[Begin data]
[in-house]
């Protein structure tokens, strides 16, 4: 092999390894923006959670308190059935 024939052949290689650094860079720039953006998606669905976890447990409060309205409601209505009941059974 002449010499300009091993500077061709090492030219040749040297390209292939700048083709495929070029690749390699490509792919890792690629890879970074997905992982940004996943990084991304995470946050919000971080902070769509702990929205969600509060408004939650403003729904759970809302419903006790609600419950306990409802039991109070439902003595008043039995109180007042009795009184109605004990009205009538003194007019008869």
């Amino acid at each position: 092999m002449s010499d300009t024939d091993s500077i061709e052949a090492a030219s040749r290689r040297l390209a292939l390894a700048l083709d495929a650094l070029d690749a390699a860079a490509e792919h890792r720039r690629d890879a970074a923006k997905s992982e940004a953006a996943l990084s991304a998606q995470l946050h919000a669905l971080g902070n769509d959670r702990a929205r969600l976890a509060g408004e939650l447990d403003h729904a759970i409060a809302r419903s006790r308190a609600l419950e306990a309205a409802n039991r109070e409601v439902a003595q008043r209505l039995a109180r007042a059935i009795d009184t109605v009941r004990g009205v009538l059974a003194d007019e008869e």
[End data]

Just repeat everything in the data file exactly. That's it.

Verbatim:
[in-house]
């Protein structure tokens, strides 16, 4: 092999390894923006959670308190059935 024939052949290689650094860079720039953006998606669905976890447990409060309205409601209505009941059974 002449010499300009091993500077061709090492030219040749040297390209292939700048083709495929070029690749390699490509792919890792690629890879970074997905992982940004996943990084991304995470946050919000971080902070769509702990929205969600509060408004939650403003729904759970809302419903006790609600419950306990409802039991109070439902003595008043039995109180007042009795009184109605004990009205009538003194007019008869």
């Amino acid at each position: 092999m002449s010499d300009t024939d091993s500077i061709e052949a090492a030219s040749r290689r040297l390209a292939l390894a700048l083709d495929a650094l070029d690749a390699a860079a490509e792919h890792r720039r690629d890879a970074a923006k997905s992982e940004a953006a996943l990084s991304a998606q995470l946050h919000a669905l971080g902070n769509d959670r702990a929205r969600l976890a509060g408004e939650l447990d403003h729904a759970i409060a809302r419903s006790r308190a609600l419950e306990a309205a409802n039991r109070e409601v439902a003595q008043r209505l039995a109180r007042a059935i009795d009184t109605v009941r004990g009205v009538l059974a003194d007019e008869e």